Can telehealth be utilized statewide?
Yes, telehealth can be used to deliver services statewide.
Must a reimbursable telehealth service include video/teleconferencing?
No, while use of video or teleconferencing is typically required, a telephone call between the provider and the member, when clinically appropriate, is permitted at this time.
How does a provider bill for telehealth services?
For fee-for-service claims submitted directly to Medicaid, the provider must bill using “place of service – 02” when submitting the claim. For Medicaid Managed Care Plans, please contact the plan the member is enrolled in for additional information.
Are Medicaid Managed Care Plans required to follow Medicaid’s policy?
Yes, by contract, managed care plans that contract with Utah Medicaid are required to follow Medicaid’s benefit and coverage policies.
What documentation must be kept for telehealth services?
At a minimum, the provider should follow current policies regarding documentation of delivered services.
Is the rate paid to the provider for services delivered via telehealth different than services delivered in person?
No, the rate is the same whether services are delivered in person or through telehealth.
Are either the provider or Medicaid member required to have special equipment or computer applications to participate in telehealth?
It depends. The previous general definition of telehealth typically involved videoconferencing equipment in a clinician’s office and another remote site that was usually another clinic or medical office. Based on rapidly evolving guidance from Centers for Medicare and Medicaid Services (CMS) and the federal Department of Health and Human Services (HHS), at this time, Utah Medicaid is including a broader concept of telehealth services to include a Medicaid member’s home or other community settings.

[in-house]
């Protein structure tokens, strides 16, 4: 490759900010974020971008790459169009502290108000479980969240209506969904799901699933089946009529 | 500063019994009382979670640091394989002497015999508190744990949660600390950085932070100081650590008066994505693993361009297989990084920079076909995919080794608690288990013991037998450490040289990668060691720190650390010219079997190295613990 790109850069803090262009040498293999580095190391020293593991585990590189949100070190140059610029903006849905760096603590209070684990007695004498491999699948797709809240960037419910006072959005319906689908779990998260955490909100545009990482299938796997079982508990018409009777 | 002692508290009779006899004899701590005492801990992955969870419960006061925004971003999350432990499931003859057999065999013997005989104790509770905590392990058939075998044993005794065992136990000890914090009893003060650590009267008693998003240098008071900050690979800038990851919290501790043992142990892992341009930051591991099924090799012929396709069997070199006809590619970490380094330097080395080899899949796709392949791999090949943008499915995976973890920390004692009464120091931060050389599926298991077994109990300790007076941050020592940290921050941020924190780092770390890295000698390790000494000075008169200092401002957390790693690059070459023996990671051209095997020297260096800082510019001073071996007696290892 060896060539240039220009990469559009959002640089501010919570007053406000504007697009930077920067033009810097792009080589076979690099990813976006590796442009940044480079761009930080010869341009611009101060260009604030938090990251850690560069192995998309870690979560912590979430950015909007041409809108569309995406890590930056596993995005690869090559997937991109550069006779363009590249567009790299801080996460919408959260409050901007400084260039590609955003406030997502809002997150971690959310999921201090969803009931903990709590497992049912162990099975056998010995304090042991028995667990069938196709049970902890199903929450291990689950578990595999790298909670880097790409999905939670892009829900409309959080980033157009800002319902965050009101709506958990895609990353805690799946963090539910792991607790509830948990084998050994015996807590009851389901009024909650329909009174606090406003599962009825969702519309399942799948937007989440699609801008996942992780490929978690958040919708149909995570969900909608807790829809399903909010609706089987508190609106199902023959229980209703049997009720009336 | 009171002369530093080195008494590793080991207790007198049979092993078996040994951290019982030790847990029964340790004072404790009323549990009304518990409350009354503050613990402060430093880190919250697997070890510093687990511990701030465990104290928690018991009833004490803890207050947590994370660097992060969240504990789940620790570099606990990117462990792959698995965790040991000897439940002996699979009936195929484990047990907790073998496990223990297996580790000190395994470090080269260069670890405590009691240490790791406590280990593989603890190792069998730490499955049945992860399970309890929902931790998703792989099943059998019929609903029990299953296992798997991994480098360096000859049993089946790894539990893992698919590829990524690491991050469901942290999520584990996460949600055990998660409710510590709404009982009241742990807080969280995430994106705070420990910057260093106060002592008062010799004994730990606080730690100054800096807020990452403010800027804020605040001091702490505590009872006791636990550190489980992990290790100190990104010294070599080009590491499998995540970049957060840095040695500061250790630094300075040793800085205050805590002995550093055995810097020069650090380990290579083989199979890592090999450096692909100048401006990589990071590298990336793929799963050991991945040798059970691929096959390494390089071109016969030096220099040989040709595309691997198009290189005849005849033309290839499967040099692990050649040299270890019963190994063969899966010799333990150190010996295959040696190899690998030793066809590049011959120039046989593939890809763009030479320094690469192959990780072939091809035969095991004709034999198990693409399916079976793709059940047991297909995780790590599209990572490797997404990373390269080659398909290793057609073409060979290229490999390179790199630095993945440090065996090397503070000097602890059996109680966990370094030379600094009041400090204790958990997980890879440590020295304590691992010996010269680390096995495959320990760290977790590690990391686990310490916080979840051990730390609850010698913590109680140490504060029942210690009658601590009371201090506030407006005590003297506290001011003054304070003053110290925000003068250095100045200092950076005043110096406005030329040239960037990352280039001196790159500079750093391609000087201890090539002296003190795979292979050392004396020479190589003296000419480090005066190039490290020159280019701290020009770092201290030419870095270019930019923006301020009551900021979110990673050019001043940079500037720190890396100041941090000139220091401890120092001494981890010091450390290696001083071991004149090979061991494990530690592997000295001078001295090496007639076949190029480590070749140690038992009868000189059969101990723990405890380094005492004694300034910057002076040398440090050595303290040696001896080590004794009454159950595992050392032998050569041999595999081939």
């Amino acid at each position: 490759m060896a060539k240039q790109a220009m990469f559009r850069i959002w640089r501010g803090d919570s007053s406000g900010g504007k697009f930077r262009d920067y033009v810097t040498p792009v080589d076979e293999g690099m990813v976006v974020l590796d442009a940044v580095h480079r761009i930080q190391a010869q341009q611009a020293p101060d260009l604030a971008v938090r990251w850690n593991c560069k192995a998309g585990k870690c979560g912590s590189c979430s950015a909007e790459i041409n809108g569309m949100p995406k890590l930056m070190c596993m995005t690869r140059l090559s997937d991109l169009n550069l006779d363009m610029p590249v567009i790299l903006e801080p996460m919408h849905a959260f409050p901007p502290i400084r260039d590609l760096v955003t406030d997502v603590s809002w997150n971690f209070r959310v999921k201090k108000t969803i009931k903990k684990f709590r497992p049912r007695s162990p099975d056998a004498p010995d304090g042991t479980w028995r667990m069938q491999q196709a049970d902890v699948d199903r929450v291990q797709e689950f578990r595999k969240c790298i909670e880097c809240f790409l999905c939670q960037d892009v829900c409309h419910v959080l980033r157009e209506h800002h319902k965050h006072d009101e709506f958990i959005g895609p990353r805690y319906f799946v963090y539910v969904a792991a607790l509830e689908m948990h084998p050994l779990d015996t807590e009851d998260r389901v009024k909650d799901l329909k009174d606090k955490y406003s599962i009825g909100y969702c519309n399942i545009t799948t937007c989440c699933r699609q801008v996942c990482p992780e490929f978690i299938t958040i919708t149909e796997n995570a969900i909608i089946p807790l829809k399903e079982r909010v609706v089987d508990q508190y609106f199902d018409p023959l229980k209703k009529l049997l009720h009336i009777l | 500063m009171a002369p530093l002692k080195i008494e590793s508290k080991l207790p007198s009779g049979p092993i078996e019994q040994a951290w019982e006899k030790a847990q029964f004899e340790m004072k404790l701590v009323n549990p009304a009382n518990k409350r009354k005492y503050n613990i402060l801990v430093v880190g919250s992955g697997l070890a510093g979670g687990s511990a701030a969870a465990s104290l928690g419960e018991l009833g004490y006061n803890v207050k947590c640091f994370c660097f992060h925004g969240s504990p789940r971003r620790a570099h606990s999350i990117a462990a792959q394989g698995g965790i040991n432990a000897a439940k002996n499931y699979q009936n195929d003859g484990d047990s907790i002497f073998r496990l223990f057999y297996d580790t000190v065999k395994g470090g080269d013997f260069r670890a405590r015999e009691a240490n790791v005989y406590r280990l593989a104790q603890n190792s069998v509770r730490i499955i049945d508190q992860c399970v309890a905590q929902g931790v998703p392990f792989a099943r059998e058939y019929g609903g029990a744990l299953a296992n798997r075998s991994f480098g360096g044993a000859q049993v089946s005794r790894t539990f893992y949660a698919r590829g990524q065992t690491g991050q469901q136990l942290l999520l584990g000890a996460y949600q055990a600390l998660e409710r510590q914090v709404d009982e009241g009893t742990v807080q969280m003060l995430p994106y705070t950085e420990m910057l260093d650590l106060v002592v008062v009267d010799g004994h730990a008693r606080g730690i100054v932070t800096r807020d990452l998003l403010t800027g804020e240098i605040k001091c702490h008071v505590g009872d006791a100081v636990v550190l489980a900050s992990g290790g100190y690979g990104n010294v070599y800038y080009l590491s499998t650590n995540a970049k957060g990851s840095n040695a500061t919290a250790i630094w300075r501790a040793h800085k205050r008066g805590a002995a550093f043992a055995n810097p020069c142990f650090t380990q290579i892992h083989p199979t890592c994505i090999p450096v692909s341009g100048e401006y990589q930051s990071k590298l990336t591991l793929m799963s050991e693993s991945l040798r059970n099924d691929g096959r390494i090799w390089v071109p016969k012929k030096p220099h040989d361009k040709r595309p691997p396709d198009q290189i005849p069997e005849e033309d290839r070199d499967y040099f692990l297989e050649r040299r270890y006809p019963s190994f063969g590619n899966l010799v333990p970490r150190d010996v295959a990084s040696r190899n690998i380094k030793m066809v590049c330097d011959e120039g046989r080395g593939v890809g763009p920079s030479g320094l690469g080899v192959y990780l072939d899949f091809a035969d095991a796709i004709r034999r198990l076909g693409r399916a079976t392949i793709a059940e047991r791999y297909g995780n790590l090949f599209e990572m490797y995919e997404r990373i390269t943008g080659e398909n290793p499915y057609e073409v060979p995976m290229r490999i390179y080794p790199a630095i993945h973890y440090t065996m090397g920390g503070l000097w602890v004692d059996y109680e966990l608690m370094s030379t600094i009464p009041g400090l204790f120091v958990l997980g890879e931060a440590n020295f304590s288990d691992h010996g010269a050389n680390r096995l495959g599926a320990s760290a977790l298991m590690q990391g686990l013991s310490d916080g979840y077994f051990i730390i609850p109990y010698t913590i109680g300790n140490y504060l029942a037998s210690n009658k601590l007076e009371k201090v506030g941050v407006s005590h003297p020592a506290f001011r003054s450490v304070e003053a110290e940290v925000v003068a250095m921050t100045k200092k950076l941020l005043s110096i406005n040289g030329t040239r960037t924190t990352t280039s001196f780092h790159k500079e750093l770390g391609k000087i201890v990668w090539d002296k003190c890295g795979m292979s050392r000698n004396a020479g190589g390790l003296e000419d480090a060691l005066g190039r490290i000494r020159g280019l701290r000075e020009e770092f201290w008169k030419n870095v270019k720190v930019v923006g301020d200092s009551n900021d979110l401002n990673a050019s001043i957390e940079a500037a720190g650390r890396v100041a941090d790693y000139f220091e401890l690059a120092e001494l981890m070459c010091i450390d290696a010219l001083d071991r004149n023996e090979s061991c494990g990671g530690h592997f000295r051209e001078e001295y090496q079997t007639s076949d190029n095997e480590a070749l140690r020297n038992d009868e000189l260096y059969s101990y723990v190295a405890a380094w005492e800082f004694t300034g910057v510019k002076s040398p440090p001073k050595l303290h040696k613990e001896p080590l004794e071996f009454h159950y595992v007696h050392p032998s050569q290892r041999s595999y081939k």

Depending on the type of service provided, more traditional telehealth equipment may still be utilized, but for other services, use of more routine telephonic/video chat software may be utilized.
Do telehealth services need to be provided using a HIPAA compliant format?
CMS provided guidance on this topic on March 17, 2020.
This guidance states in part:
“A covered health care provider that wants to use audio or video communication technology to provide telehealth to patients during the COVID-19 nationwide public health emergency can use any non-public facing remote communication product that is available to communicate with patients. Office of Civil Right (OCR) is exercising its enforcement discretion to not impose penalties for noncompliance with the HIPAA Rules in connection with the good faith provision of telehealth using such non-public facing audio or video communication products during the COVID-19 nationwide public health emergency.”
Although allowed under the emergency guidance from the Health and Human Services at the federal level, Utah Medicaid policy requires providers to use HIPAA compliant means of communicating (i.e., Skype for Business, Updox, VSee, Zoom for Healthcare, Doxy.me, Google G Suite Hangouts Meet) to the greatest extent possible.
Will Medicaid be making any permanent changes to its telehealth policy?
Yes, there are several changes made soon. These include the use of telephone only Telehealth for certain services, reimbursement for originating site and use of asynchronous telehealth (store and forward) for certain services.